Archive RSS
Blog  »  November 2013
Nov 13

Posted by
Laura Murphy

Employer Successfully Defends Bullying Claim

Ryanair has successfully defended a claim at the Employment Appeals Tribunal from a former flight attendant, Brian Butler, who claimed he had been bullied by a supervisor.

Mr Butler had claimed that the bullying was to such an extent that he often became nervous, apprehensive and unwell, to the point of being physically sick. The Claimant did raise his concerns informally but because he felt they were not being dealt with fast enough, he decided to resign from his post. The tribunal heard that having submitted his notice Mr Butler went off on sick leave, citing an ear ache.

The tribunal found that although Mr Butler was aware of the Company’s grievance procedure he had not formally raised his issue via the process available to him; he then left the Company before they had an opportunity to address his issues.

Lessons Learnt

This case shows the importance of having a grievance procedure in place and of ensuring all staff are aware of it.

A grievance procedure gives employees a forum to raise issues where they will be dealt with in a consistent, thorough and fair manner.

With no grievance procedure in place an employee has a much greater chance of bringing a successful claim against a company because there was no recourse to raise their compliant internally.

In this case Ryanair’s policies and procedures protected them from what could have been an extremely expensive case.

BrightPay - Payroll Software

Bright Contracts - Employment Contracts and Handbooks

Posted in Bullying and Harassment, Company Handbook, Contract of employment

Nov 13

Posted by
Laura Murphy

How to Manage your Employee Files

All employers need to retain certain information on their employees.

Maintaining accurate, up-to-date employee files ensures employers are:
• compliant with employment law
• prepared to deal with employee relations issues
• equipped to handle any audit or NERA inspection enquiries

Creating & Storing Employee Files

For most companies manual files are the easiest, most convenient way to retain employee files. However, more companies are moving towards electronic records. Personnel files, of both past and present employees, should always be stored securely and confidentially:
• Filing cupboards should be locked or files should be stored in a locked room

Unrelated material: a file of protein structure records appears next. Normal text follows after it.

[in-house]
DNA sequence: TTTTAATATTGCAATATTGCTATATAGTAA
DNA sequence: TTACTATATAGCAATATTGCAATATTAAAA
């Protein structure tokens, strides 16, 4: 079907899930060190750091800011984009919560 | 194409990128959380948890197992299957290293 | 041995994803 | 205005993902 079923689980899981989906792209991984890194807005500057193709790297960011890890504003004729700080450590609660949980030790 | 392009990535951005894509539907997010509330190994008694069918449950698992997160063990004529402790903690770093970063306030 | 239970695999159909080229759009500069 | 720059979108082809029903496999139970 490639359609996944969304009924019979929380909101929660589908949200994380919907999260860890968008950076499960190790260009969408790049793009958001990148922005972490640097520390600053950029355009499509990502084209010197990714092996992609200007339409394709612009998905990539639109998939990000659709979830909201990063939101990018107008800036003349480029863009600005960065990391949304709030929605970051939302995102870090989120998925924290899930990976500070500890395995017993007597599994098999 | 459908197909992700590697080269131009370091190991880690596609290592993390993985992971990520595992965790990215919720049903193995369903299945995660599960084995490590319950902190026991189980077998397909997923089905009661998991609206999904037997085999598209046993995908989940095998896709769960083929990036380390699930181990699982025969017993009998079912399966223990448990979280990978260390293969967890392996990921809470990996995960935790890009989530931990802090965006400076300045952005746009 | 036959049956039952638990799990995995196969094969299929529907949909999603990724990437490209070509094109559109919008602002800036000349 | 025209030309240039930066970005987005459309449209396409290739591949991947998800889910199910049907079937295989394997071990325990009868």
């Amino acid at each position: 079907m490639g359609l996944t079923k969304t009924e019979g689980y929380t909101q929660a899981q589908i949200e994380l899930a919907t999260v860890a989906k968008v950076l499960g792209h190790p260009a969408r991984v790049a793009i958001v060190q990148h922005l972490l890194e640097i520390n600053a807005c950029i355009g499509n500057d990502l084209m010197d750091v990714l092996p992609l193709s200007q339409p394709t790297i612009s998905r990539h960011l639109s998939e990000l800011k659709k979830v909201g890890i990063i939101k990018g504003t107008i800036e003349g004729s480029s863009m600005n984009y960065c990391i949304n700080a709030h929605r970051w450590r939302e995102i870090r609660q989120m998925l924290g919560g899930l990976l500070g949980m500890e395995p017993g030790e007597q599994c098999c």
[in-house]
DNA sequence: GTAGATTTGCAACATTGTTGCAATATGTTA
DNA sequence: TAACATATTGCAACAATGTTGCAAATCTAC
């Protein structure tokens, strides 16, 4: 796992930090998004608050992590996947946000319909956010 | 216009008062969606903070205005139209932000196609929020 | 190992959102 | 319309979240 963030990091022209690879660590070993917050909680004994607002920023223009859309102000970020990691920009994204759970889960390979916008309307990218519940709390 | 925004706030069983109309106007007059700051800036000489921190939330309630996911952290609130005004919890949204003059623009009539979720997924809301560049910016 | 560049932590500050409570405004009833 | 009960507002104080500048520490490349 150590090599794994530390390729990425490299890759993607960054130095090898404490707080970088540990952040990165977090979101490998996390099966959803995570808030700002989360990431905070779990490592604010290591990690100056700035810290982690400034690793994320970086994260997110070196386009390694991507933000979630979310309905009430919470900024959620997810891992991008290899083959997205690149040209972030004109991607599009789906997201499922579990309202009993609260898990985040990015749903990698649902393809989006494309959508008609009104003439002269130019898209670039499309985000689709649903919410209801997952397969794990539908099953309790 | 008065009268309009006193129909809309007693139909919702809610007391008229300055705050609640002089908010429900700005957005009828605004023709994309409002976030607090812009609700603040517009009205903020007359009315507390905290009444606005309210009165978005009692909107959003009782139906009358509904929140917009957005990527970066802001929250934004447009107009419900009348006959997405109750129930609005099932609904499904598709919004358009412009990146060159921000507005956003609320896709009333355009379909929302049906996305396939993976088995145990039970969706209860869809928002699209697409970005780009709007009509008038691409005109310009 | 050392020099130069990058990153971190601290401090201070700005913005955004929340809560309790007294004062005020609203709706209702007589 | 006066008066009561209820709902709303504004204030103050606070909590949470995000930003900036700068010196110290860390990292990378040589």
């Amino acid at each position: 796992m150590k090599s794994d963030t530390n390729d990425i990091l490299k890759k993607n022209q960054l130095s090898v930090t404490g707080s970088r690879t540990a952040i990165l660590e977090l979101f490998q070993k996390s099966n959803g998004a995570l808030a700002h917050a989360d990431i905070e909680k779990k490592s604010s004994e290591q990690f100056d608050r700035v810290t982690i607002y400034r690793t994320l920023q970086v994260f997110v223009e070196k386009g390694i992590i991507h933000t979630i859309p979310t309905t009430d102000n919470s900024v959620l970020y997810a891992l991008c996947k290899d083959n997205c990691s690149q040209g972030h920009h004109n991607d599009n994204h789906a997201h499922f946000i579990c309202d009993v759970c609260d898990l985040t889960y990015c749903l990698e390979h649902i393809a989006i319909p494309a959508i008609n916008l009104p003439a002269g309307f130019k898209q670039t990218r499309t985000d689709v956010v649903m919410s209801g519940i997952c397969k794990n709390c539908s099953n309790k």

• Only those staff who need to use the data should have access to it
• Electronic records should be password protected
• Files should not be removed from their normal place without good reason

Employees Accessing Their own File

Under the Data Protection Act employees have a right to access their personnel file and obtain information with regard to why data is being stored and how it is being processed/used.

With this in mind, employers should:
• never record something that they wouldn’t want a tribunal to see
• hold only factual information (no criticisms or comments about an employee’s personal circumstances or beliefs)
• only hold information pertaining to the individual in question on file otherwise you may infringe on another employee’s Data Protection Rights

Employees’ right to access their own files continues after they have stopped working with a company.

Further details on records to be kept can be found in our guidance note on Record Keeping Requirements.

BrightPay - Payroll Software

Bright Contracts - Employment Contracts and Handbooks

Posted in Company Handbook, Employee Records, Employment Contract

Nov 13

Posted by
Ann Tighe

€27,300: The Average Cost of Workplace Accidents to Employers

Last year €22m in total in Ireland was paid out in compensation for workplace accidents. For a small business with limited cash reserves, compensating an injured employee can be the difference between survival and insolvency.

There are practical steps that businesses can take to protect themselves and their employees, since most workplace injuries are preventable.

Slips, trips and falls are the largest cause of accidents in all sectors.  Last year they accounted for 33pc of all claims.

One in five of those slips or trips resulted in employees missing a month of work, or more. 25% of all workplaces surveyed by HSA inspectors had not carried out a Slip, Trip and Fall risk assessment.

Prevention can only be achieved by employers leading the way on risk management through robust health and safety initiatives.

Steps to assist in avoiding avoidable accidents:

  • Nominate one person per shift to take charge of cleaning up spills as it creates a chain of responsibility 
  • Erect caution signs in the event of a spill              - Clean up spills immediately and prevent access to the wet surface
  • Fit mats with weights in areas of high footfall
  • Good Lighting and clear identification of ground level changes like unexpected steps are vital.

Proper management of Workplace Safety and Health contribute to long-term commercial success and profitability!

BrightPay - Payroll Software

Bright Contracts - Employment Contracts and Handbooks

Posted in Health & Safety, SME